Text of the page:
Most teachers don’t want to take a day off from school during those precious first few months of classes. You’re getting to know your students, setting expectations, and creating a feeling of normalcy so when your students walk in your classroom, they always know what to expect.
And if you’re teaching in a STEAM classroom, you are also teaching students how to use new equipment and creating a hands-on environment that not only gives students a chance to create on their own…but is so because it’s carefully monitored. You’re teaching, exploring, creating, and troubleshooting one class period at a time.
But eventually….you’re going to need to take a day off and that means you’re going to need a sub. While many teachers try to leave subs instructions with an “easy” lesson of showing a video or giving students a test, it’s actually these hands-off lessons that cause the most problems. And if you’re teaching in a STEAM classroom, chances are you’re on a tight schedule to get a project completed. Students may have to sign up in advance to use different equipment, and if they can’t use it because you’re gone, it may throw the entire semester off. That’s a lot of pressure.
So how do you prepare for a sub when you’re in a STEAM environment?
Have a little faith in your sub
For many school districts across the country, substitute teachers need to not only have a bachelor’s degree but also have a teaching license in order to work. That being said, if you know you are going to have a sub who is a trained professional, give them a little credit and an opportunity to use their teaching chops. If there is a handbook for using equipment, leave it out for them. If there is no handbook, consider working with your school to create one that explains how to use the equipment easily; it could even be a good class project. Substitute teachers don’t just want to sit back and play solitaire for eight hours. They want to teach. Let them.
Overplan your lessons
If you normally teach in 45-minute blocks, give subs enough activities for a 90-minute class. This way, if the class breezes through each mini-lesson, subs don’t have that awkward 20 minutes of letting students “talk quietly as long as they stay in their seats” (This is just asking for trouble!).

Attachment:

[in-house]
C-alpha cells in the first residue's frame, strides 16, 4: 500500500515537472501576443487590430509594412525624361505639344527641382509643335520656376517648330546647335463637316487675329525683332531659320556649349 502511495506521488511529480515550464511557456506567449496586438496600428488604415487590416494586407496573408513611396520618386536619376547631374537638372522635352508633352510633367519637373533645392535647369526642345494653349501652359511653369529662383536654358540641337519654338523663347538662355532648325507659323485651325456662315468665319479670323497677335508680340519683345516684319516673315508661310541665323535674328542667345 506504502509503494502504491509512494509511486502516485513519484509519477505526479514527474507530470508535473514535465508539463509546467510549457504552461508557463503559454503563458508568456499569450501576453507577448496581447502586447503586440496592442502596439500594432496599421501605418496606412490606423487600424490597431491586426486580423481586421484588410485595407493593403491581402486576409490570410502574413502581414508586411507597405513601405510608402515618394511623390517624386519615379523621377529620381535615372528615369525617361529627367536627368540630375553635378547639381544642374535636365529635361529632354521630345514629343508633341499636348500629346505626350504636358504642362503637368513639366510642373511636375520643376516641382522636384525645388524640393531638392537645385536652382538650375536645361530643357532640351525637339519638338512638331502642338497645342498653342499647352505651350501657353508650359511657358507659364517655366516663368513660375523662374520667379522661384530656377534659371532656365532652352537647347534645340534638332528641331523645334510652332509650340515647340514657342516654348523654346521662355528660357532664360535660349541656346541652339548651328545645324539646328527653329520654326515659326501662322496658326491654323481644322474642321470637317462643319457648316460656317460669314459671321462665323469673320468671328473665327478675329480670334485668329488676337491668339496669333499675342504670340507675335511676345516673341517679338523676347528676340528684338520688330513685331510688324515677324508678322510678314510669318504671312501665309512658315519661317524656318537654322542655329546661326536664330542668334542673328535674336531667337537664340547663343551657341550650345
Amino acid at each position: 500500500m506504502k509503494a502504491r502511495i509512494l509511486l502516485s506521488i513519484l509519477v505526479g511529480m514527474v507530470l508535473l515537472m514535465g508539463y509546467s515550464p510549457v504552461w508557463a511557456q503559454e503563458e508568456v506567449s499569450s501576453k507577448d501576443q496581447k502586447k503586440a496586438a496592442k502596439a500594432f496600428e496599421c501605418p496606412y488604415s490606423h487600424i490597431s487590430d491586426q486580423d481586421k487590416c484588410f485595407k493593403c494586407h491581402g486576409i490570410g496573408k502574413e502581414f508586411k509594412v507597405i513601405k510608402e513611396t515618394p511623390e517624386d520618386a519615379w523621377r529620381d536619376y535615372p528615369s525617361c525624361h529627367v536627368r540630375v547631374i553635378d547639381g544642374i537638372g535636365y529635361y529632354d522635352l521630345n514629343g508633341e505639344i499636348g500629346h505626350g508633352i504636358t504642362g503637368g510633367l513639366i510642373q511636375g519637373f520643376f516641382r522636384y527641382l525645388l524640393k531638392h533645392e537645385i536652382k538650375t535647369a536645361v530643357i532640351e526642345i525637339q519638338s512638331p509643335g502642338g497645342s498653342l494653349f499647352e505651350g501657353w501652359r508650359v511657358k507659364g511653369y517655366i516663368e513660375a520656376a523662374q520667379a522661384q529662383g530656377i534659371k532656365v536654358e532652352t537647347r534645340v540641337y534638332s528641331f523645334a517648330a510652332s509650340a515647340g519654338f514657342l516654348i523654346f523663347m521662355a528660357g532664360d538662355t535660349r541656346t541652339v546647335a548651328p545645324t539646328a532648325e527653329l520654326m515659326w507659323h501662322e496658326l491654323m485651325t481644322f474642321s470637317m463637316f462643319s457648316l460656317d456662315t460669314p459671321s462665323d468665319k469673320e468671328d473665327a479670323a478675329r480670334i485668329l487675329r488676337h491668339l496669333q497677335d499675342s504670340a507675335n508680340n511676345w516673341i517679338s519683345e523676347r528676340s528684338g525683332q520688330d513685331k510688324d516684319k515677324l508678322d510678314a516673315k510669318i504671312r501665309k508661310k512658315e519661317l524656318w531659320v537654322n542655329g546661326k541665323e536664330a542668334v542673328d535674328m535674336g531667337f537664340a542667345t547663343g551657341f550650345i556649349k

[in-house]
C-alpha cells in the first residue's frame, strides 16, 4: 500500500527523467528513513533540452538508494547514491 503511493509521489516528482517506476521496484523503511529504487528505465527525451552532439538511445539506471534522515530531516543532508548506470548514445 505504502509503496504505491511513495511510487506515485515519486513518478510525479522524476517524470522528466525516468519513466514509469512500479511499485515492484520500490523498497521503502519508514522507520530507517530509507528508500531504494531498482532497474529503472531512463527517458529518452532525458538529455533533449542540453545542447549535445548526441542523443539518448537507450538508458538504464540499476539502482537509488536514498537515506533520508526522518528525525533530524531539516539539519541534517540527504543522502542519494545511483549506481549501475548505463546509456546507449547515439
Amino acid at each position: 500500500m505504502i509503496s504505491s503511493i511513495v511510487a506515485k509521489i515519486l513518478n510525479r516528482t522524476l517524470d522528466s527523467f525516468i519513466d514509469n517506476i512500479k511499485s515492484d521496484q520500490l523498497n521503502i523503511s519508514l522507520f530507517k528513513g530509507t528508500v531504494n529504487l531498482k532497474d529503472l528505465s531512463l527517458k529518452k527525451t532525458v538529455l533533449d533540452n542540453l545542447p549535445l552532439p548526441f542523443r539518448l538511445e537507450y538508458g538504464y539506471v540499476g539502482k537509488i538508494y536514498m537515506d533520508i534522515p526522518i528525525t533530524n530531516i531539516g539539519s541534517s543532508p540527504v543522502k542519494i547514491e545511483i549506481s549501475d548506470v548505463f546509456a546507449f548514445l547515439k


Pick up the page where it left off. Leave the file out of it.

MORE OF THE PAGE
Find your go-to sub. Seriously. The most jarring part of having a substitute teacher is that it messes with a student’s idea of routine. If students enter your classroom and see a substitute teacher that they’ve had before, it helps with that transition. New subs take a while to warm up to students. But subs that have been working in your school district awhile are worth holding on to. Also, if you teach a specific content area or age, look for subs that specialize in that area as well. If you are teaching in a STEAM classroom, find a teacher with a background in education technology.
Revise your emergency lesson plans
Yes, they’re usually due before the first day of school, but it’s always a good idea to revise them once you know your students. Maybe a worksheet and video were what you started with, but as you get to know your students, you learn that they enjoy creative writing or scavenger hunts. You already know that one-size-fits-all lessons don’t exist, and that applies to your emergency lesson plans, too. Once you know students feel comfortable with the technology they are using in the classroom, make sure to incorporate that as well.
Tell your co-teachers
Whether your co-teachers are by grade or by department, let at least two of them know you are going to be out. They can check on the sub to see how it’s going and also make sure students are staying on-task. At the very least, let the teachers who teach next to you know you are out. Also, if you have teachers use the same technology in their classroom that you do, see if they can help the sub out when needed. If a 3D printer suddenly isn’t working, then make sure your sub knows who to call.
Have a backup plan
Any lesson involving technology needs a backup plan. Whether students are using high-tech equipment or conducting research on the internet, you need to have a backup plan.
Talk to students about expectations
Let them know what behaviors are allowed and what the consequences are for not following classroom rules. Also, if students are going to work in groups, go over expectations with students for group work BEFORE you have a sub. The first time students work in groups should never be when you’re not present. If you’re in a STEAM classroom, students should feel comfortable using all of the equipment on their own. In the same vein, never let the first time someone uses a piece of equipment be when you’re not there to help. You can also check to see which students excel with different pieces of technology and assign them as “helpers.” They may know how to troubleshoot tech better than adults do. By giving students responsibilities in your classroom, you are helping to build their self-esteem and creating leaders.
Welcome subs to your class
Leave a note with expectations as well as a teacher’s name they can contact if they have any problems. It can be scary to walk into a classroom as a substitute teacher. It can be even scarier to walk into a STEAM classroom filled with technology they’ve never seen before. But if you set them up for success and let students know your expectations, you can set the bar higher for your subs and your students. Then, when you finally DO have to be away from the classroom, you won’t have to spend the day worrying about what’s going on in your absence. After all, every teacher hopes to come back to a positive note from their sub accentuated by smiley faces, not an all-caps account that was written in frantically-illegible handwriting of how the day went.